- These foreign-exchange gains/losses can make year-on-year comparisons awkward, but thankfully their longer-term effect has been minimal.
- Foreign-exchange gains/losses during the last five years total a negative £262k versus aggregate revenue of £47m and aggregate reported operating profit of £36m.
- Share-based payments created another slight distortion on reported profit.
- The mysteries of IFRS 2 accounting ensured the share-based payment more than doubled to £258k…
- …while the number of outstanding options declined by 9%:
- Outstanding options represent 1% of the share count while their IFRS 2 cost reduced reported operating profit by 3%.
- Cash conversion was not as exceptional as previous years:
|Year to 30 June||2017||2018||2019||2020||2021|
|Operating profit* (£k)||5,691||6,060||6,931||8,184||8,087|
|Cash capital expenditure (£k)||(22)||(108)||(85)||(340)||(260)|
|Working-capital movement (£k)||(570)||(539)||(47)||412||(1,004)|
|Net cash (£k)||6,167||6,987||6,537||8,076||6,495|
(*before back-dated royalties)
- Working-capital absorbed an extra £1m after royalty and licence-fee income gained 17% to represent a larger (68%) proportion of revenue:
- Royalty and licence-fee income is invoiced at every half-year/year-end, and the £1m working-capital movement represents the cash still to be paid as an increased debtor after the associated income was recognised as revenue:
- The £1m working-capital movement alongside £0.2m spent finishing the laboratory revamp meant free cash flow dropped by £1.3m to £6.1m for the year.
- Total cash dividends of £7.7m then left the cash position £1.6m lighter at £6.5m.
- The £6.5m cash position exceeds the £5m that BVXP reiterated was “sufficient to facilitate operational and strategic agility both with respect to possible corporate or technological opportunities that might arise in the foreseeable future and to provide comfort against the ongoing impact of the pandemic and any economic uncertainty arising from it.”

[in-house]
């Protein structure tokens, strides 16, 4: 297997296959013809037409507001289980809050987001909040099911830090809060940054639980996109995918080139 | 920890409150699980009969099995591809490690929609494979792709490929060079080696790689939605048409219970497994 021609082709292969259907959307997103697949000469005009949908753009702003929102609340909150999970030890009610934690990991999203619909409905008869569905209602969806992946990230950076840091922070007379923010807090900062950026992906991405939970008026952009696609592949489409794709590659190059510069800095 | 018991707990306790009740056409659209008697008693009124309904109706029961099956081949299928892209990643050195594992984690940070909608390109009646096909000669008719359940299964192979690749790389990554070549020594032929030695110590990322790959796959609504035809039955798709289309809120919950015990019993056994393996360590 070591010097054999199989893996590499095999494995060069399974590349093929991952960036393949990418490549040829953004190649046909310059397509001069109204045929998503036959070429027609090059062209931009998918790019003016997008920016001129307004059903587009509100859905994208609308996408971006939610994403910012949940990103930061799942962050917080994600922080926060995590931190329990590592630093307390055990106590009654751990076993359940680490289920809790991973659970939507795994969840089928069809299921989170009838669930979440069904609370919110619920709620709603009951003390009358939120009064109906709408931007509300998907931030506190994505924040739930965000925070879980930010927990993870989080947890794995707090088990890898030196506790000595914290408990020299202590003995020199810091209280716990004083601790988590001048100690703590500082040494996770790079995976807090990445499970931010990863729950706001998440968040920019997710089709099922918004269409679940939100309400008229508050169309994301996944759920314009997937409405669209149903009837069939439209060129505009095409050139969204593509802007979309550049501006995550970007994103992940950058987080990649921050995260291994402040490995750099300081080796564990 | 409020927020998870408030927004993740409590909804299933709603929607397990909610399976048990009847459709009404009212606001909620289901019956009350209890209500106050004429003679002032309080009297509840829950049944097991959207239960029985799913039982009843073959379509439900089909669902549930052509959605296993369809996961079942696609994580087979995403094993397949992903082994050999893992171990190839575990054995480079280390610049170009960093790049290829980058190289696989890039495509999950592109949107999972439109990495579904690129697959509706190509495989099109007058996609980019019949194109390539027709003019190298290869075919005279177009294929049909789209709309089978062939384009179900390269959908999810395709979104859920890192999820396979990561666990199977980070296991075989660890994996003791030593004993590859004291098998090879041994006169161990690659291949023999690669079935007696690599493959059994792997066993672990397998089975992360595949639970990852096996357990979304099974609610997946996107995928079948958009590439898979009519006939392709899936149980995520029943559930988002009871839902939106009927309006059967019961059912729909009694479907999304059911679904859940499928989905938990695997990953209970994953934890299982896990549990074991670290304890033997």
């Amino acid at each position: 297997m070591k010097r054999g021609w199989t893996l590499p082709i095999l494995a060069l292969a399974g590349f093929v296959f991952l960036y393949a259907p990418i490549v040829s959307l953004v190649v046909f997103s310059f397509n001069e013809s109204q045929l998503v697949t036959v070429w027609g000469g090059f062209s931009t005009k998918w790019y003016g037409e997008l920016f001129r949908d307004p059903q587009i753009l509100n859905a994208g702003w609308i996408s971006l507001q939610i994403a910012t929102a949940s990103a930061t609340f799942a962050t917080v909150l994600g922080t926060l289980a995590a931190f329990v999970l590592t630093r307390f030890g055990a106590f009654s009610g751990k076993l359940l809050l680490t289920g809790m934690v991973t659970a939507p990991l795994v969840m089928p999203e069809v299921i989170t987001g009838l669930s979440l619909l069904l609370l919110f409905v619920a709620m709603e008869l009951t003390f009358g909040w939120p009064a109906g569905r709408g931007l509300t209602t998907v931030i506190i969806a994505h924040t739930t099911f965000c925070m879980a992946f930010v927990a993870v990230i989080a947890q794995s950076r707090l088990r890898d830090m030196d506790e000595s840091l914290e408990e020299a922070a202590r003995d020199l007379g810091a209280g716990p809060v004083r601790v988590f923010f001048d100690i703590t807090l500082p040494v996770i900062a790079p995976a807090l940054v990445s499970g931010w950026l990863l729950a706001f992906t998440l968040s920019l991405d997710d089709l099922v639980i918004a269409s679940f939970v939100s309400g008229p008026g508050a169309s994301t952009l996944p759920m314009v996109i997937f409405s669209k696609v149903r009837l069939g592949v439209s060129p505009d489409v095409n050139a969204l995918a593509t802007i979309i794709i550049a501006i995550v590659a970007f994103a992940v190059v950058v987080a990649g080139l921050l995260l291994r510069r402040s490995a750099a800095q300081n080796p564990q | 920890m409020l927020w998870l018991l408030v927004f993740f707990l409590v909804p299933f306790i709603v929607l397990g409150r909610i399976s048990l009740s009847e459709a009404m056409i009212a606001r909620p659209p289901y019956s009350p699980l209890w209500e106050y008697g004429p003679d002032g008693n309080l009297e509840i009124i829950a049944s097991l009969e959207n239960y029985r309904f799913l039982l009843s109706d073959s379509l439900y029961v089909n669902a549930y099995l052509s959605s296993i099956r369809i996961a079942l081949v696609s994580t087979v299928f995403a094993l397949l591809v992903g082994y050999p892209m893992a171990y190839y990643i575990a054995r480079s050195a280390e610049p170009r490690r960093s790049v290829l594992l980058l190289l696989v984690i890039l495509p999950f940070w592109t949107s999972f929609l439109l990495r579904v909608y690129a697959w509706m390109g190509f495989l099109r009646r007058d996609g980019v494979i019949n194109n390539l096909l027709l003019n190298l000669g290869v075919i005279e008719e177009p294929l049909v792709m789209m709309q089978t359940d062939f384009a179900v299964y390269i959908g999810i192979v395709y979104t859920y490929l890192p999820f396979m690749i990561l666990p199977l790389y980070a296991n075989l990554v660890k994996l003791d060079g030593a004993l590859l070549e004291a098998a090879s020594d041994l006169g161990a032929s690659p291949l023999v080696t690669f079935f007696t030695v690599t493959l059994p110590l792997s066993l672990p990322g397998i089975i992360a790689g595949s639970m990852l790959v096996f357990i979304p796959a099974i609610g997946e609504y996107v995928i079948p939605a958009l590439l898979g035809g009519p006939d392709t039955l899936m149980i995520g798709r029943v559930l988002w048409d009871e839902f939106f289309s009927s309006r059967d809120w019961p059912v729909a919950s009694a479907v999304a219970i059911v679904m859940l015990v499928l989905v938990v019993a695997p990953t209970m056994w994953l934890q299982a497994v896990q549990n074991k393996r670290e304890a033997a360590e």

- The £1.5m difference between the £6.5m cash position and the £5m “comfort” buffer equates to 29p per share — and compares to the 38p per share special dividend declared within these results.
- The sixth consecutive year of declaring a special dividend re-emphasised how BVXP has expanded without significant retained profits.
- Since FY 2016, BVXP’s earnings have advanced £3.2m to £6.7m while shareholder equity (i.e. earnings less all dividends paid) has advanced £3.6m to £11.8m:
- Retaining £3.6m to earn an extra £3.2m since FY 2016 has been very impressive.
- The operating margin remains in the 70%-plus stratosphere and underlines the wonderful economics of collecting royalties and license fees from successful antibodies:
- BVXP’s tax charge increased from a rather modest 12% to 17% of pre-tax profit following a lower R&D tax credit and (complicated) movements associated with share-based payments:
- The £610k book value of BVXP’s investments in pipeline-development partners Cardinor and Pre-Diagnostics appears understated.
- Intuitive Investments (IIG) paid £125k for 1.8% of Cardinor during March, which implies Cardinor is worth almost £7m.
- This 2018 document from the Cardinor website indicates BVXP is a 21.5% Cardinor shareholder, and suggests BVXP’s investment has a £1.5m value based on IIG’s purchase.
- This document from the Pre-Diagnostics website indicates BVXP is a 7.5% Pre-Diagnostics shareholder, the investment cost of which I think is approximately £0.4m.
- The balance sheet carries no bank debt and no pension complications.
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- BVXP’s outlook was identical to that of last year and again did not seem too concerning:
“The timing of a return to normality is uncertain but when it does, we expect our business will revert to an established trajectory, albeit without the income from NT-proBNP which ceased from July 2021. Regardless of the pandemic effects, we anticipate the continued roll-out of the high sensitivity troponin assays and the royalties associated with this.”
- Exactly what the “established trajectory” will be post-pandemic remains to be seen. But a return to the c20% growth rates of the past feels very unlikely.